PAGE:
Pandemic primaries: A public health disaster
It’s Tuesday. We’re in the middle of the worst public health crisis America has seen in a century. The bars and restaurants are closed. The polls are open.
For weeks now, experts have said that the key to managing the outbreak and preventing a death toll in the hundreds of thousands is “social distancing.” We’ve been warned to avoid public places and mass transit. The public has been advised to stay indoors as much as possible and work from home if they can.
Liberals have, for the most part, been adamant about adhering to these strictures, which makes it all the more baffling—and hypocritical—that so many have insisted on going ahead with today’s Democratic primary.
Thus far, five states have postponed their primaries due to the coronavirus outbreak, including Ohio, which was supposed to vote today, but the Governor defied a judge’s ruling and ordered polls to stay shuttered.
The Centers for Disease Control (CDC) has warned against gatherings of 50 or more, and in the chaos of the pandemic, it’s impossible to follow these guidelines during the election. For example, long lines at many polling places make it impractical to maintain the recommended distance of 6 feet between strangers.
There were mass poll closures prior to the primary and a fresh round today, with nearly 800 poll workers in Florida declining to show up. As a result, polling places have become huge vectors for disease with conditions that are likely to help the virus spread.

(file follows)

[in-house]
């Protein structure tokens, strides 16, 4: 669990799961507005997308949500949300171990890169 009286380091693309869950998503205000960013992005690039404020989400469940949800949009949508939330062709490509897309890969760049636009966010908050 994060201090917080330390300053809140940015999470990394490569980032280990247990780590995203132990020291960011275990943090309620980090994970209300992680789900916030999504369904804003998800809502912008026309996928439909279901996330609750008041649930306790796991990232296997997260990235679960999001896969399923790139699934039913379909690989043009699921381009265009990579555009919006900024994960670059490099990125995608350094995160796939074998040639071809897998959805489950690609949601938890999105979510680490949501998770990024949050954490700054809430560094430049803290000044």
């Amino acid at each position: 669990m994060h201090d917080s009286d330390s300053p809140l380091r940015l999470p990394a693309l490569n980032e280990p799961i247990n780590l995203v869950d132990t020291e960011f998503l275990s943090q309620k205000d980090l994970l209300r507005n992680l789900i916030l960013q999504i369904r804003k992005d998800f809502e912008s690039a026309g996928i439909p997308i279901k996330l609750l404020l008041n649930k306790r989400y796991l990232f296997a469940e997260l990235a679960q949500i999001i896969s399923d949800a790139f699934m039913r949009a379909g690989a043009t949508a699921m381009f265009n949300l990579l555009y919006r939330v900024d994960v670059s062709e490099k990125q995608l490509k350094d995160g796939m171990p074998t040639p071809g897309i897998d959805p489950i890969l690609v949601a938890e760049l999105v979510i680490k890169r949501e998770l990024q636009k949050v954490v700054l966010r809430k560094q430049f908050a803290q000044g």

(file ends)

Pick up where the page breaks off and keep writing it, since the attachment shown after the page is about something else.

The CDC has also advised against gatherings of 10 or more people if they serve high-risk populations. Poll workers—who are overwhelmingly elderly volunteers—are themselves largely a high-risk population. It could have a devastating effect from community spread among people in their peer group, leading to an exponential growth in the death toll.
What’s more, polling places are short on the sanitation supplies needed to meet the CDC’s election guidelines.
Early this morning, a younger poll worker in Illinois named Rebecca posted a Twitter thread about the disruptions at her polling place. They started the day without cleaning supplies or a “blue box,” which is needed to vote.
After turning away more than three dozen voters, the polling station finally got its blue box and cleaning supplies: A 75-count pack of disinfectant wipes and an 8-ounce bottle of hand sanitizer to last 11 hours.
We’re at a critical stage of the outbreak right now in terms of what health experts refer to as “flattening the curve.” With the recent spike in cases, we’re currently on a trajectory similar to that of Italy, which suffered catastrophic loss of life.